Deliverance Through Praise - Zac Poonen
In Jonah 1:3 The Lord told Jonah, "Go to Nineveh and cry against the city, because their wickedness has come up before Me." But Jonah, instead of going east, went west. He went to Joppa, found a ship, paid the fare, and went down to Tarshish, fleeing from the presence of the Lord .
Because Jonah had money to travel, he missed the will of God. How blessed it would have been for him if he did not have any money to buy a ticket to Tarshish. When God tells us to go somewhere and we want to go somewhere else, it will be good if we don't have the money to travel to the place of our choice.
Many Christian workers feel that if they have the money to travel somewhere, that indicates that it is God's will. If that argument were a valid one, then Jonah was in the will of God when he left for Tarshish!! Just because you have the money to buy something or to go somewhere, does not mean that that is God's will for you. God may not want you to buy that thing and He may want you to go to some other place. Money is a great deceiver. Never allow the availability of money to be the deciding factor in deciding where to go or what to buy.
When Jonah went away from the will of God, the Lord hurled a great wind on the sea and a great storm, and the ship was about to break up. The sailors were afraid and each cried out to his god but the storm did not subside. While the others were praying to their idols, the only one on that ship who knew the true God was sleeping. They woke him up and asked him to pray too. Then they cast lots to find out whose fault it was that their prayers were not being answered. God sovereignly controlled that lot so that it fell on Jonah. The others in the ship were far greater sinners than Jonah. Yet the storm came because of Jonah! Disobedience in a child of God is more serious in God's eyes than multitudes of sins in an unbeliever. "Of all the peoples of the earth, I have chosen you alone. That is why I must punish you the more for all your sins" (Amos 3:2).
Jonah then admitted his sin. He told them that he was running away from God. They tried their best to row to the shore but couldn't succeed, since the sea was very stormy. Then Jonah said, "Please pick me up and throw me outside into the sea and it will stop because I know this storm has come upon you because of me" (v.12). Then those seaman were afraid that God would punish them is they threw Jonah into the sea. Those heathen men seem to have more of the fear of God here than God's prophet. Finally, since there was no other way, they picked up Jonah and threw him into the sea - and immediately the storm subsided. And the men feared the Lord.
Meanwhile, the Lord had appointed a great fish to swallow Jonah, and Jonah was in the stomach of the fish for three days and three nights. God's word is inspired and I believe it just as it is written. Jesus Himself endorsed this true story when He said, "As Jonah was in the belly of the great fish, so shall the Son of man be in the heart of the earth" (Matt.12:40). Paradise was located in the heart of the earth before the resurrection and ascension of Jesus and Jesus was there, in paradise, in the heart of the earth, for three days and three nights from Thursday evening (yes, He WAS crucified on a Thursday) until Sunday morning when He was raised from the dead.
After three days, Jonah prayed. Notice the word "THEN" in 2:1. That verse makes clear therefore that Jonah did not pray during the first three days and nights. So what was he doing during those three days and nights? He was most probably trying to crawl out of the stomach of the great fish. He must have tried again and again and always slipped back into the fish's slimy belly. After three days of futile effort, he finally decided to pray.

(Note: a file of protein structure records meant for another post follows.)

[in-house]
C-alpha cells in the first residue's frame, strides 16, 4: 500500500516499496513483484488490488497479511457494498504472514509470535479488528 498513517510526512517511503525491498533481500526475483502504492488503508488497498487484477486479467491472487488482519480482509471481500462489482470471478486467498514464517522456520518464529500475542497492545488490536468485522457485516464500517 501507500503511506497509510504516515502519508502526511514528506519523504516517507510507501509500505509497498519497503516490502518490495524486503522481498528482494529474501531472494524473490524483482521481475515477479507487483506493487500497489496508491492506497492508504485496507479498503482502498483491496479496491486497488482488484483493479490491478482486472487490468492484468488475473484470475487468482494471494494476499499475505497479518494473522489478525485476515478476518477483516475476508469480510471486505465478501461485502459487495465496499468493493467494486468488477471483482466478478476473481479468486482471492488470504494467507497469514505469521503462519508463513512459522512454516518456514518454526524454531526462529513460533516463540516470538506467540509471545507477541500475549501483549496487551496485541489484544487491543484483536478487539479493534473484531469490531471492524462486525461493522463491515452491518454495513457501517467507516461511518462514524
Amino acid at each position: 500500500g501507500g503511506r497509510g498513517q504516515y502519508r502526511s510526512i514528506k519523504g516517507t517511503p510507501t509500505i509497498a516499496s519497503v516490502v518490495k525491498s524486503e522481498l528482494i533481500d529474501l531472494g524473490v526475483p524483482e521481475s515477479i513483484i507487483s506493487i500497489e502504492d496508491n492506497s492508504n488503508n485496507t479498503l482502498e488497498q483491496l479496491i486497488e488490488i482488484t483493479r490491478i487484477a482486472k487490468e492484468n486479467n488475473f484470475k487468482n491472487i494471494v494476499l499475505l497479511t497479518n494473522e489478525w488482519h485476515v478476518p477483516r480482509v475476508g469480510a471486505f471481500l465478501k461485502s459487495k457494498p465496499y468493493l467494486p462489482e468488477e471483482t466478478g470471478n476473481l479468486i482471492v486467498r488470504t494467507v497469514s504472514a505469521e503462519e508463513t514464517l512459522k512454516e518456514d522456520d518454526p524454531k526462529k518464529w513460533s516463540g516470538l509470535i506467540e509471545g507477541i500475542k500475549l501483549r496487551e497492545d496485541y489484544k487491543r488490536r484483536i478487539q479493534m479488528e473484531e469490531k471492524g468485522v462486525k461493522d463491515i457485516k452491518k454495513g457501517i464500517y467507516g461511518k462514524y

That is how it is with us too, when we find ourselves trapped in a difficult situation. The first thing we usually do is to try and get out of it by some human effort. When all our efforts fail, then we pray! And so Jonah prayed after 3 days. Still nothing happened. He says, "I was locked out of life and imprisoned in the land of death. When I had lost all hope, I turned my thoughts once more to the Lord. And my earnest prayer went to you in your holy Temple" (2:5). Nothing happened still. Finally, he stopped praying and started praising the Lord. He said, "I will sacrifice to You with the voice of thanksgiving. Salvation is from the Lord (Deliverance can come only from You)" (2:9). In other words, he was saying, "Lord, I am going to praise You with all of my heart. You can deliver me if and when You like"
As soon as he started praising God, the Lord commanded the fish to vomit Jonah out on to the land. Notice the word "THEN" in 2:10. That makes it clear that it was only when he started praising the Lord, that the Lord commanded the fish to vomit him out. There is a principle here. In Psalm 50:23 "Whoever offers a sacrifice of thanksgiving (the same phrase Jonah uses here) makes a way thereby for Me to show him My deliverance." In other words, the Lord says, "If you start praising Me instead of just complaining, you will make a way for Me to deliver you." We see how Jehoshaphat followed that principle too. Surrounded by great armies he began to praise the Lord and thus God delivered him from his enemies (2 Chron.20).
Prayer is not necessarily an expression of faith, but sincere praise to God is always the expression of faith (See Psa.106:12). You may pray without faith. But if you praise God, when the situation is not yet resolved, then you are expressing your faith. When you say, "I praise You, Lord, for I know that deliverance comes only from You", you have expressed Your faith in God and made a way for Him to deliver you.